Asia Group Advisors (AGA) is a strategic advisory firm specializing in market entry, government affairs and public policy in Southeast Asia

Established in 2013, our in-country teams help clients navigate the business and political landscapes of the most challenging markets in the region

AGA is led by a group of highly qualified experts with deep networks and strong business acumen. Working alongside our trusted advisory board, we enable our clients to thrive by maximising opportunities and mitigating risk

With eight offices in Bangkok, Hanoi, Jakarta, Kuala Lumpur, Manila, Singapore, Washington D.C. and Yangon, our consultants are creative, dedicated problem-solvers who offer local expertise and content-based solutions

Our Expertise

  • Agribusiness & Food
  • Defense and Aerospace
  • Energy & Extractives
  • Financial Services
  • ICT & E-commerce
  • Logistics & Transport
  • Manufacturing
  • Media & Entertainment
  • Pharmaceuticals and Healthcare
Agribusiness & Food
Defense and Aerospace
Energy & Extractives
Financial Services
ICT & E-commerce
Logistics & Transport
Manufacturing
Media & Entertainment
Pharmaceuticals and Healthcare

Our People

Asia Group Advisors is led by a group of highly qualified experts with decades of experience, deep networks and strong business acumen.

Leadership
Advisory Board
Adam Schwarz
Founder & CEO,
United States
Annisa Natalegawa
Managing Director & Partner,
Singapore
Nattabhorn Juengsanguansit (Ink)
Partner & Country Representative,
Thailand
Brasukra Sudjana (Brava)
Director & Country Representative,
Indonesia
Hoai Anh Do (Arthur)
Director & Country Representative,
Vietnam
Ramon A. Carandang (Ricky)
Senior Advisor,
Philippines
Kevin Murphy
Senior Advisor,
Myanmar
Lauren Adams
Associate Director,
Indonesia
Nguyen Lan Huong
Associate Director,
Vietnam
Amara Buyse
Senior Associate & Country Representative,
Malaysia
Tay Yee Tin Claree
Finance & Admin Manager,
Singapore

Insights

RCEP: Milestone trade deal in an age of trade wars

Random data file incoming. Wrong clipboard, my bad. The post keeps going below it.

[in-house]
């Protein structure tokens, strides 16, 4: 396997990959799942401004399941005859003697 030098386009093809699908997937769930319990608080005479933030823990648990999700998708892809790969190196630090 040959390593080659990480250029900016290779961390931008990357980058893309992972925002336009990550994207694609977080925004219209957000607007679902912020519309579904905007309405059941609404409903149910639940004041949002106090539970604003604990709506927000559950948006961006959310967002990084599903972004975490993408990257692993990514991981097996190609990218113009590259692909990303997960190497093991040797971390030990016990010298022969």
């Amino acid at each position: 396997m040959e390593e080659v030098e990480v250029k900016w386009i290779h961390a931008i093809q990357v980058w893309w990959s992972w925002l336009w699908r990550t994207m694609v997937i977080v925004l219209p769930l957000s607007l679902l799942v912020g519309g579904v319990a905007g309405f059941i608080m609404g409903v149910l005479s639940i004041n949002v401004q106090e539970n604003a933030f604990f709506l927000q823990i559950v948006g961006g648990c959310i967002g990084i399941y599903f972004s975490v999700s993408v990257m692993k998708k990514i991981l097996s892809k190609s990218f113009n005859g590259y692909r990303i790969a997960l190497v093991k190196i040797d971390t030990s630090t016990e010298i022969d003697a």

Brasukra G. Sudjana and Cazadira F. Tamzil The impressive credentials of the Regional Comprehensive Economic Partnership (RCEP) have often been repeated. The trade deal between ASEAN and its major trade partners – Australia, China, Japan, South Korea, and New Zealand – has created the world’s largest free trade agreement comprising 3 billion people, 25 percent of global trade, and 30 percent of the world’s gross domestic product. On the other hand, its shortcomings have also been cited. It is less comprehensive in scope compared to the Comprehensive and Progressive Agreement for Trans-Pacific Partnership (CPTPP). Its complex provisions – varied and multiple tariff schedules, different implementation timelines for specific articles and chapters, and the use of both a positive list (open sectors) and a negative list (closed sectors) for services and investment – will be difficult to implement. But what does the RCEP mean in the age of trade wars and backlash against trade? For one, the RCEP will not serve as some kind of geo-economic or -political platform for China at the expense of the United States. The RCEP’s value also cannot be reduced to simple economic costs and benefits. Its meaning is rather more nuanced, reflecting the ability of “ASEAN centrality” to engineer complex compromises amid increasing global uncertainties, and that agreements across issues require meaningful consultations – the absence of which has contributed to anti-trade sentiments in the past. The role and influence of China in the RCEP has been excessively inflated in public discourses. The slow, eight-year negotiations of the RCEP, in fact, contrast with the rapid development of China’s regional economic initiatives, such as the Belt and Road Initiative which was launched in 2013, and the Asian Infrastructure Investment Bank, which began operations in 2016. If China had wanted to use the RCEP as another geo- economic platform, it would have played a stronger role in the negotiations, which could have helped accelerate the conclusion of negotiations. Instead, the RCEP reflects ASEAN centrality and leadership. The agreement began as one of Indonesia’s key initiatives during its 2011 ASEAN chairmanship, to streamline existing free trade agreements between ASEAN and its +1 partners. ASEAN member states also chaired the RCEP negotiations. Bridging the interests of large emerging markets with the high-level ambitions of the participating developed countries, not to mention ASEAN’s own concerns, was a constant challenge during the negotiations. The fact that the RCEP is the first trade agreement that brings together China, Japan and South Korea, with their historical conflicts and occasional diplomatic differences, is in itself a major accomplishment. The complexity of the final agreement also reflects the value of ASEAN’s consensus- based approach that takes into account the varying levels of development of the RCEP countries. The RCEP presents an alternative to the “take it or leave it” approach of some other trade negotiations. While not as deep as the CPTPP with its provisions on labor, the environment and intellectual property rights, the RCEP still reflects a realistic mix of issues that are important both today and in the future. The chapters in the RCEP strike a balance between trade in goods, trade in services and investment; traditional trade and e- commerce; small and medium enterprises and regional supply chains; as well as fair competition and regional cooperation. The RCEP shows that compromises can be achieved across issues and interests through meaningful stakeholder consultations. In this regard, the consultations between RCEP members and with relevant external stakeholders were as important as the actual negotiation rounds. Although the negotiated texts, which were not made public during the negotiations, were criticized for lack of transparency, the RCEP negotiation hosts held regular consultations with civil society organizations and businesses. This was a major shift from previous ASEAN consultations traditionally associated with a lack of constructive dialogue with certain civil society segments, such as labor unions. To cite but one example, the exclusion of the controversial investor-state dispute settlement (ISDS) mechanism represents not only the positions of the RCEP countries, but also the views of civil society organizations. The ISDS procedures in other trade agreements allow foreign investors to sue governments in the case of unfavorable regulatory changes through international arbitration, with no recourse to appeal. While there has been some backlash against this in other countries, its exclusion from the RCEP represents the first considerable victory in a major free trade agreement. Going forward in implementing the RCEP provisions, meaningful dialogues with an array of civil society organizations, including business associations and labor unions, will be equally important to ensure the equitable distribution of the benefits of trade. The RCEP’s real value remains an open question: Can it help serve as a springboard for structural reforms? Specific provisions – such as consultations on non-tariff measures, customs reforms and the use of electronic documents, improved standards of goods for exports, e-commerce trade and paperless trading, as well as general measures such as transparency, dialogue and cooperation – will not only offer trade benefits, but also contribute to broader economic transformation. In fulfilling their RCEP commitments, each participating country will need to reassess and align a number of regulations. But Indonesia, with the recently passed Omnibus Law on Job Creation, has already laid the foundation for the necessary regulatory and policy changes. The RCEP should not be seen as a major overhaul of the regulatory regime, but rather a complementary step toward the President’s vision of economic transformation. The RCEP negotiations reflected a balanced process, a mediation of different interests across the countries and between governments and non-state stakeholders. To ensure effective reforms, however, the RCEP countries will need to ratify the agreement quickly and start the more difficult work of implementing it. This article was first published on The Jakarta Post .